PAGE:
Getting value from Big Data

Pharmaceutical CommercePharmaceutical Commerce - July/August 2014

Setting a foundation for long-term success: How the pharmaceutical industry can transform Big Data into actionable insight

The term “Big Data” has exploded within the healthcare industry, and it’s unlikely that it will go away anytime soon. In fact, these large sets of information have the potential to impact almost every facet of the life sciences value chain, including research and development, finance and administration, manufacturing, supply chain, marketing and sales. There is, however, a disconnect between availability of data and the ability to translate the information into actionable insight.

Historically, business intelligence has dealt with the analysis of transactional data—order volumes, production costs, sales—but Big Data’s true value lies in the ability to evaluate interactions among data, not simply the individual transactions. By connecting information across the enterprise and throughout the healthcare ecosystem—such as sales and manufacturing—pharma and medical device organizations can support business decisions with real-time, granular-level data that not only streamlines workflows but also improves development and delivery of products.

Because pharma operations cover all facets of the supply chain up to the actual retail point of sale, pharmaceutical organizations are uniquely positioned to optimize the use of Big Data. Even in the case of retail, pharma may not be present in the actual transaction, but regulatory mandates require pharmaceutical and medical device companies to track what is sold and to whom, most of which has not been tracked historically. This detailed consumer information can further enhance the organization’s use of data to evaluate market opportunities and refine research, product development, manufacturing and logistics functions.

The flow of information throughout a pharma enterprise is circular, with research and clinical data supporting product development, helping to guide manufacturing processes. Marketing, sales and distribution information provide insight into provider and patient interactions, and the newest form of data—social media—enables companies to determine the sentiment, or reaction to products, directly from consumers. Analysis of consumer sentiment can then determine new opportunities for research. (Fig. 1)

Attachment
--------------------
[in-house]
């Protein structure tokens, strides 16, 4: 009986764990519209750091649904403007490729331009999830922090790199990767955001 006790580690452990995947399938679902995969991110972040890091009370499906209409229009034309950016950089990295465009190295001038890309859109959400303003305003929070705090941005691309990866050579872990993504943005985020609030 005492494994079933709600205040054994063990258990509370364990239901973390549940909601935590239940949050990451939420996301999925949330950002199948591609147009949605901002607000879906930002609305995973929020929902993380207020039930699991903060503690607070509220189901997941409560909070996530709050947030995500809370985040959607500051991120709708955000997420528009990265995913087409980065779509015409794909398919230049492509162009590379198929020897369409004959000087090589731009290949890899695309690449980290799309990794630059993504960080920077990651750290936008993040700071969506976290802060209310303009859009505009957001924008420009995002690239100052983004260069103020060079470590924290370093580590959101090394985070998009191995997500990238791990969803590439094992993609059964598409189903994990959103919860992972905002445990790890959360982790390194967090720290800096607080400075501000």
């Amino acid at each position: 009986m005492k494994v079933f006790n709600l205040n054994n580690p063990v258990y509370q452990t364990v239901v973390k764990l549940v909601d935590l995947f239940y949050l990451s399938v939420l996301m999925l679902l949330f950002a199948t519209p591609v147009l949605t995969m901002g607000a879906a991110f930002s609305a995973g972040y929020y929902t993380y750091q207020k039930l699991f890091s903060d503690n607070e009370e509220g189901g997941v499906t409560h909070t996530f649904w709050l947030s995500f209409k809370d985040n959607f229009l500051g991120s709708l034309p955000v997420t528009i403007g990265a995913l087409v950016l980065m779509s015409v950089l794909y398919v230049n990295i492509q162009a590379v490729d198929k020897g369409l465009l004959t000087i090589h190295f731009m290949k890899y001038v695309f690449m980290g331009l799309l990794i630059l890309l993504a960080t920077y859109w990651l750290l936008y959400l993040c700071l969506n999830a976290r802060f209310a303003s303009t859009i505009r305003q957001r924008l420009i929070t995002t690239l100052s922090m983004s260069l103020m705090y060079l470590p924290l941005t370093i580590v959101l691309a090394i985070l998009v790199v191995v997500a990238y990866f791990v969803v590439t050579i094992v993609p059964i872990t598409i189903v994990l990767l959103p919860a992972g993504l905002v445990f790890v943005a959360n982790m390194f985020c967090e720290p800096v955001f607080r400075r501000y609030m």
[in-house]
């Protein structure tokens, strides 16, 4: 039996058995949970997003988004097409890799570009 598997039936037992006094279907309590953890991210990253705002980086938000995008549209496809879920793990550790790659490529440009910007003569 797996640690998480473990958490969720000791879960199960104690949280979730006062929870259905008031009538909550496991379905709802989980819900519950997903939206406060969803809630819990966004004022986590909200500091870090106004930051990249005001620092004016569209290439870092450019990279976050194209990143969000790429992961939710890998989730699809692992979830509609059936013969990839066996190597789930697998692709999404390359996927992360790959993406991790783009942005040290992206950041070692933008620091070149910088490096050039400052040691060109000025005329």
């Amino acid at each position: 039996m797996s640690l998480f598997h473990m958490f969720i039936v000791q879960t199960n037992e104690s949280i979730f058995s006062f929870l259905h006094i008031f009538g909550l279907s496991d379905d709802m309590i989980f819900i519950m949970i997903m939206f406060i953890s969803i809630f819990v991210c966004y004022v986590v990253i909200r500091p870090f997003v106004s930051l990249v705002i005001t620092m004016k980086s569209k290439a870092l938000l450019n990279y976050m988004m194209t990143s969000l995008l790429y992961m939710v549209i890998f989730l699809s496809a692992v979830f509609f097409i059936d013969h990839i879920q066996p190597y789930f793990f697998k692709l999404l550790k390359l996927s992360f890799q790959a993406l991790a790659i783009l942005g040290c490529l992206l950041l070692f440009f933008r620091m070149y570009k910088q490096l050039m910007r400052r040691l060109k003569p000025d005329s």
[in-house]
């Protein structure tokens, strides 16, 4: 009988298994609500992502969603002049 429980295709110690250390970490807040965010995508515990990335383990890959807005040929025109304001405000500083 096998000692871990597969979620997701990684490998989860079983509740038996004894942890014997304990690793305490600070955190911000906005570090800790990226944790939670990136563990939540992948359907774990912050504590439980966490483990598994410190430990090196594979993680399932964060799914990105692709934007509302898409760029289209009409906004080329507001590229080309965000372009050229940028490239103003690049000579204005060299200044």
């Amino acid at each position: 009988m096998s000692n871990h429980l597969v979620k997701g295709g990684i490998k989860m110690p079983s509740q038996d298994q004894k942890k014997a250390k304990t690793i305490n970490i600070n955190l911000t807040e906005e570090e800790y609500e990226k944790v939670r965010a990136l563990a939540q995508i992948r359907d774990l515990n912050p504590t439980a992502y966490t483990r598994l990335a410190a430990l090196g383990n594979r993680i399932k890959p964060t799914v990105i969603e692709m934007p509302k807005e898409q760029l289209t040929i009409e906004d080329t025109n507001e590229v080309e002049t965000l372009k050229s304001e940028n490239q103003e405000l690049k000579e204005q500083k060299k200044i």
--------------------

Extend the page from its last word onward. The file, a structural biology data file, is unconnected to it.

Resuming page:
It is no surprise, then, that pharma companies have access to greater amounts of information than ever before. While Meaningful Use (MU) Stage 1 increased the number of healthcare providers that capture patient information electronically, MU Stage 2’s mandate to exchange data among multiple providers has created a treasure trove of information in the form of structured and unstructured data, all of which can be used to complete clinical trials in a shorter time frame, conduct studies related to compliance and outcomes, or move more quickly toward personalized medicine. The same increase in volume and velocity of previously unavailable data is present throughout the pharma enterprise.

Unfortunately, much of the data is captured in silos across the healthcare community. The missing piece for many pharmaceutical organizations is a platform that gathers information from partners and internal disparate sources and enables access to other users after it has been integrated, aggregated and harmonized in a central location. This foundation is critical to providing a range of information that can help executives reap rewards such as faster product time to market, cost savings, new efficiencies and greater customer understanding.

Connecting disparate data sources

The ecosystem for which data must be integrated includes the entire pharma enterprise, as well as providers and payers. Not only must a large volume of data from disparate sources be integrated, but the data must be aggregated and harmonized so it can be understood in the right context by a wide range of users.

The traditional approach to integration is a point-to-point, script-driven process. As files travel from server to server or application to application, imbedded code directs the movement of the information. This approach works well when data transfer is limited to a few localized systems and users, when data volume is manageable and when data requires little “translation” for each user to access.